Pokemon GO: What is it and why do people have strong feelings about it?

I already kind of brought up my initial thoughts on Pokemon GO, but with all kinds of news sites, blogs and memes cropping up complaining about the spread of the game, the dangers of distraction, and the overall degrading of our society by the scourge that is the smart phone, I actually felt compelled to go into a little more detail. Frankly, I find a lot of these reactions to be over-the-top, sensationalist, and occasionally actually hilarious.

First and foremost, so many of these stories are outright fake, or at the very least exaggerated. That alone should really make everyone who seems oddly fixated on shaming people for playing the game rethink their position on the matter. However, secondly, and in my opinion more interestingly, I think it’s odd that many of these things complained about, from being distracted while walking to being glued to a screen all day, are things people were already doing before the dreaded Pokemon GO invaded our lives. The argument could be made that reading a book while walking makes you equally at risk for falling off a bridge or that looking for you dog could make you stumble onto a body (consider a nice chunk of Law and Order opening scenes).


Pictured: The fiery downfall of our society.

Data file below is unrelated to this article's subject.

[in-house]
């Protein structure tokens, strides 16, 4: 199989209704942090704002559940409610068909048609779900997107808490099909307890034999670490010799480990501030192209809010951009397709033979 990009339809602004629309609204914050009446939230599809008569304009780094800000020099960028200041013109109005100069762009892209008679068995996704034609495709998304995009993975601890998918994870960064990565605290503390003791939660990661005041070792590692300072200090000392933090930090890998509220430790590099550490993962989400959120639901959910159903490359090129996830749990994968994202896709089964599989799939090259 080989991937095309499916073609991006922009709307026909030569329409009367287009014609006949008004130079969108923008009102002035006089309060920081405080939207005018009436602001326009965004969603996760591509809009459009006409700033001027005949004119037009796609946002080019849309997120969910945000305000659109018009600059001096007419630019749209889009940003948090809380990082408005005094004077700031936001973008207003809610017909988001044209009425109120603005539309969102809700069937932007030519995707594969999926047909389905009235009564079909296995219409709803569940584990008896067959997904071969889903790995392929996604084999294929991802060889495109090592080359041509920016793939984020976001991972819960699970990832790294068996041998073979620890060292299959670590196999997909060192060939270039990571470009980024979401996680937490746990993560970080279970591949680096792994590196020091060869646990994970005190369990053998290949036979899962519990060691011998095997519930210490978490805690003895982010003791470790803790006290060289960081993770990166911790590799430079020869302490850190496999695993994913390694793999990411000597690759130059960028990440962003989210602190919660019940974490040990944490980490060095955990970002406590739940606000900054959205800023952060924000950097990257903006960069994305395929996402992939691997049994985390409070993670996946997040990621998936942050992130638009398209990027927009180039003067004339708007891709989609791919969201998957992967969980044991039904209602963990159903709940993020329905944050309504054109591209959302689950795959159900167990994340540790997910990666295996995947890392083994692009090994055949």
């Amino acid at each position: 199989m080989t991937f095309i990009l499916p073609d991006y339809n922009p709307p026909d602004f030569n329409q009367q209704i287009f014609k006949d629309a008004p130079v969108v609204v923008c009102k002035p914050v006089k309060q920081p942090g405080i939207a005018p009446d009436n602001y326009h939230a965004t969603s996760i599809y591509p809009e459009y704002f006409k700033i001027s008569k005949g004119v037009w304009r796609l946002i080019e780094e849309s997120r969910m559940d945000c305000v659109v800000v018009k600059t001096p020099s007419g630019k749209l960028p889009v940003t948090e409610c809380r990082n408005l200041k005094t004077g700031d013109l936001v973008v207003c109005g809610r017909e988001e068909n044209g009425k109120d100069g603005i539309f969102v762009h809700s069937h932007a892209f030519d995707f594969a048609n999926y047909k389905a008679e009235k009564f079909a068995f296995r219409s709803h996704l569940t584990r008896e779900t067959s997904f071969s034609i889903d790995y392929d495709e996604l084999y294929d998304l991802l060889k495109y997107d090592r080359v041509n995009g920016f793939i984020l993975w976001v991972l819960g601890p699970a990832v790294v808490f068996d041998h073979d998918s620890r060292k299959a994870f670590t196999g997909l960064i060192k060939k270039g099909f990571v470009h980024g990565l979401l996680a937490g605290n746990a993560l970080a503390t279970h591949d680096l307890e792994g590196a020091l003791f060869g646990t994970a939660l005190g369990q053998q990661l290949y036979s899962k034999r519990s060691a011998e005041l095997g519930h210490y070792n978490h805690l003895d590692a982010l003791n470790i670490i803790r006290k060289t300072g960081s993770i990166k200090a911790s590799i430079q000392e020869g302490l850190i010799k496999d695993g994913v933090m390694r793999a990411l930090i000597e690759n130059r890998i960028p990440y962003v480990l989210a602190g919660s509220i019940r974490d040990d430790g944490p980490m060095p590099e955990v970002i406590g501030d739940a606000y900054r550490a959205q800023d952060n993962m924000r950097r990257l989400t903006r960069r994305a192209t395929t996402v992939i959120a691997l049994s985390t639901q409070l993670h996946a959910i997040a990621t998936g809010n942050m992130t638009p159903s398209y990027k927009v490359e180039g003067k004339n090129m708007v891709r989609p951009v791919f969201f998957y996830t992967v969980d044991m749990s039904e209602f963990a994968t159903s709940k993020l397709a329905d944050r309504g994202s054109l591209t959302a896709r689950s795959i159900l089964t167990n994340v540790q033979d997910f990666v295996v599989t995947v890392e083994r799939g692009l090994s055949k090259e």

I find it puzzling, really, that so many people claim that Pokemon GO is the new target in our witch hunt for the cause of our anti-social society. To hear critics tell it, Pokemon GO is the catalyst behind a drop in conversations, privacy invasion, and rabid children assaulting helpless property owners in order to steal the Tauros in their backyard. What I don’t hear nearly enough of is the other trend in Pokemon GO’s popularity: people are acting far more social. People speak to each other while on walks, children explore their neighborhood parks, city centers are visited more, and gamers get out of their house. Furthermore, non-gamers have started to consider that MAYBE this whole adults playing video games thing isn’t so shameful. Maybe it’s just a fun hobby.


Collecting fake creatures?! Collecting animals is only acceptable if you kill and stuff them first!!!

So what exactly is Pokemon GO? Well it’s a game for smart phones based on the popular Pokemon franchise. When you turn on the application, your Pokemon trainer avatar will be shown walking on an electronic map of the real world and will move as the person does. Like in the game its based on, a big objective is to explore different areas and find Pokemon that appear on the map. By touching a Pokemon, you will enter a screen where you can try to catch it, using the phone’s camera to have the Pokemon appear to be in the real world. Public areas on the map, such as libraries, churches or open art, can be found on the map as Pokestops, with a lot of these stops having information regarding the location. Here you can collect items that will make catching Pokemon easier, as well as experience that will make your trainer better at catching stronger Pokemon. Gyms are also located around town, places which trainers who have chosen a team can battle for supremacy of the gym. There’s a lot more to this, but in general, that’s what a lot of the game involves. Walking around to catch critters.


Pikachu continues to evade me.